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The Museum of Tolerance (MOT), a multimedia museum in Los Angeles, California, United States, is designed to examine racism and prejudice around the world with a strong focus on the history of the Holocaust. Established in 1993, as the educational arm of human rights organization, the Simon Wiesenthal Center,[1] MOT also deals with atrocities in Cambodia and Latin America,[2] along with issues like bullying and hate crimes.[3] The MOT has an associated museum and professional development multi-media training facility in New York City.

Museum of Tolerance
Museum of Tolerance, Los Angeles, March 2008.JPG
Established 1993
Location 9786 W. Pico Blvd, Los Angeles, California, United States
Type Holocaust memorials, racism and prejudice museum
Visitors 350,000 annually
Website www.museumoftolerance.com

Contents

Los AngelesEdit

The original museum in Los Angeles, California opened in 1993, built at a cost of $50 million by the Simon Wiesenthal Center, named after Simon Wiesenthal, Holocaust survivor.[2] The museum receives 350,000 visitors annually, about a third of which are school-age children. The museum's most talked-about exhibit is "The Holocaust Section", where visitors are divided into groups to take their own place in some of the events of World War II. These experiences are then discussed afterwards. The museum also features testimonies of Holocaust survivors, often from live volunteers who tell their stories and answer questions. People also get cards with pictures of Jewish children on them and at the end of the museum trip, it is revealed whether the child on the card survived or died in the Holocaust.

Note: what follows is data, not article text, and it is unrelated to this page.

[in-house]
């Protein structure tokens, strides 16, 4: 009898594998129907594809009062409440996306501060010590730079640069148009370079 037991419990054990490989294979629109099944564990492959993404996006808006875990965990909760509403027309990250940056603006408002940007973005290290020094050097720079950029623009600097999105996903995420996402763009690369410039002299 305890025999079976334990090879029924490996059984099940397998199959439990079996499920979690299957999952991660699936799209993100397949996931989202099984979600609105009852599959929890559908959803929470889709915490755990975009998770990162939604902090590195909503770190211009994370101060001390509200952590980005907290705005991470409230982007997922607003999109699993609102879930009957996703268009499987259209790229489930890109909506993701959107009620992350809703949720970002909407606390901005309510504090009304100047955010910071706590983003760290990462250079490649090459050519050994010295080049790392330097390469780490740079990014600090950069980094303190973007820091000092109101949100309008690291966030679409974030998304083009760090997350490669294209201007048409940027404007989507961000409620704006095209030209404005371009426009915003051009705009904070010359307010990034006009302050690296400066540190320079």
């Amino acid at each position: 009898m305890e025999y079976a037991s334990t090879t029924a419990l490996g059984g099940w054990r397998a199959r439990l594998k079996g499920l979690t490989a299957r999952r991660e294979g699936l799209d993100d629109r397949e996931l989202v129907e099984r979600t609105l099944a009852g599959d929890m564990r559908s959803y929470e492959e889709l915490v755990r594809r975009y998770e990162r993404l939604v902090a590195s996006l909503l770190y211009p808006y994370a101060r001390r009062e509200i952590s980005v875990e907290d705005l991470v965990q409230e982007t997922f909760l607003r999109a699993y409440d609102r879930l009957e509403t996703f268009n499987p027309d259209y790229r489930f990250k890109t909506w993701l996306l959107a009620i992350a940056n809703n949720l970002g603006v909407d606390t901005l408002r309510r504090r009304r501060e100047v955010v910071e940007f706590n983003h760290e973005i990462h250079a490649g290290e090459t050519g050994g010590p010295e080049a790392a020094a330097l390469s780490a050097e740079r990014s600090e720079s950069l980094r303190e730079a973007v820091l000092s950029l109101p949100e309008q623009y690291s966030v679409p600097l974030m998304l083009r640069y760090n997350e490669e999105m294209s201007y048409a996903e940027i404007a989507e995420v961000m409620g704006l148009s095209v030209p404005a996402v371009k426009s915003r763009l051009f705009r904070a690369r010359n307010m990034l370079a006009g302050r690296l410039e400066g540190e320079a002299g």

Protesting L.A. museum expansion

In addition, the museum features a "Tolerancenter" that discusses issues of prejudice in everyday life, a Multimedia Learning Center, Finding Our Families – Finding Ourselves, a collection of archives and documents, various temporary exhibits such as Los Angeles visual artist Bill Cormalis Jr's "A" Game In The B Leagues," which documents through paintings, the Civil Rights movement during the segregation of colored people in Major League Baseball, and an Arts and Lectures Program.

A classroom visit to the museum is featured in the 2007 movie Freedom Writers, based on the real-life story of high school teacher Erin Gruwell and her students. The museum was parodied in an episode of South Park called "The Death Camp of Tolerance".

CriticismEdit

One of the primary criticisms of the Museum of Tolerance is that its exhibits use excessive multimedia technology to appeal to and manipulate the emotions of children. The museum uses fast-paced skits, dioramas, films, and interactive computer-controlled exhibits in an effort to make an emotional impact on visitors. For most of the tour, actual historical artifacts are absent, and a select few are shown at the end.[4]

See alsoEdit

ReferencesEdit

  1. ^ About us
  2. ^ a b "Los Angeles Journal; Near Riots' Ashes, a Museum Based on Tolerance". New York Times. February 10, 1993. 
  3. ^ "Teen court program tackles bullying, hate crimes". Los Angeles Times. July 22, 2012. 
  4. ^ Marcuse, Harold. "Experiencing the Jewish Holocaust in Los Angeles: The Beit Hashoah – Museum of Tolerance", Other Voices, February 2000. Retrieved on April 12, 2007

External linksEdit